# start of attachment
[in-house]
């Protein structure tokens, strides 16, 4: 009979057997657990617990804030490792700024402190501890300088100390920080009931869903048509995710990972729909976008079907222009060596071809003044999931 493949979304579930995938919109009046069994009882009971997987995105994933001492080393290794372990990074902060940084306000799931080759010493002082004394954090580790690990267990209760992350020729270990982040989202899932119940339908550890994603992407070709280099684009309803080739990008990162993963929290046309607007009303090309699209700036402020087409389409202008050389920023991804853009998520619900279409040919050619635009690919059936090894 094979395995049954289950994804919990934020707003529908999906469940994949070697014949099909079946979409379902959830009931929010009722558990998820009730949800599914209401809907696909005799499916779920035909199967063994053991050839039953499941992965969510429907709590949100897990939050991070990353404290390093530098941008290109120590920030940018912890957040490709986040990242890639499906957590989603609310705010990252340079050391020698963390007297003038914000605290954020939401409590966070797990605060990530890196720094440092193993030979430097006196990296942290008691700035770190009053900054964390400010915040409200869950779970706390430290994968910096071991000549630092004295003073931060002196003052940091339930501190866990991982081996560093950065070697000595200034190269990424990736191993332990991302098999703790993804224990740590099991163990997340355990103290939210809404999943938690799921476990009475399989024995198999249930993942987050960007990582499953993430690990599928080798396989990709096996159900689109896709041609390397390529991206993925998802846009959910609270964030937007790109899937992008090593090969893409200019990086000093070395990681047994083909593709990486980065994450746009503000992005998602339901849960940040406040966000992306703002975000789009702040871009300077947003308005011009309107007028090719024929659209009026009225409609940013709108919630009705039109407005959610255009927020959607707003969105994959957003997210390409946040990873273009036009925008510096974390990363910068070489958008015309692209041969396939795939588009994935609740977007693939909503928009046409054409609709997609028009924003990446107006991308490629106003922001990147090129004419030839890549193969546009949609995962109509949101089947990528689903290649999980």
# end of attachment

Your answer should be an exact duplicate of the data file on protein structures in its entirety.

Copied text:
[in-house]
């Protein structure tokens, strides 16, 4: 009979057997657990617990804030490792700024402190501890300088100390920080009931869903048509995710990972729909976008079907222009060596071809003044999931 493949979304579930995938919109009046069994009882009971997987995105994933001492080393290794372990990074902060940084306000799931080759010493002082004394954090580790690990267990209760992350020729270990982040989202899932119940339908550890994603992407070709280099684009309803080739990008990162993963929290046309607007009303090309699209700036402020087409389409202008050389920023991804853009998520619900279409040919050619635009690919059936090894 094979395995049954289950994804919990934020707003529908999906469940994949070697014949099909079946979409379902959830009931929010009722558990998820009730949800599914209401809907696909005799499916779920035909199967063994053991050839039953499941992965969510429907709590949100897990939050991070990353404290390093530098941008290109120590920030940018912890957040490709986040990242890639499906957590989603609310705010990252340079050391020698963390007297003038914000605290954020939401409590966070797990605060990530890196720094440092193993030979430097006196990296942290008691700035770190009053900054964390400010915040409200869950779970706390430290994968910096071991000549630092004295003073931060002196003052940091339930501190866990991982081996560093950065070697000595200034190269990424990736191993332990991302098999703790993804224990740590099991163990997340355990103290939210809404999943938690799921476990009475399989024995198999249930993942987050960007990582499953993430690990599928080798396989990709096996159900689109896709041609390397390529991206993925998802846009959910609270964030937007790109899937992008090593090969893409200019990086000093070395990681047994083909593709990486980065994450746009503000992005998602339901849960940040406040966000992306703002975000789009702040871009300077947003308005011009309107007028090719024929659209009026009225409609940013709108919630009705039109407005959610255009927020959607707003969105994959957003997210390409946040990873273009036009925008510096974390990363910068070489958008015309692209041969396939795939588009994935609740977007693939909503928009046409054409609709997609028009924003990446107006991308490629106003922001990147090129004419030839890549193969546009949609995962109509949101089947990528689903290649999980």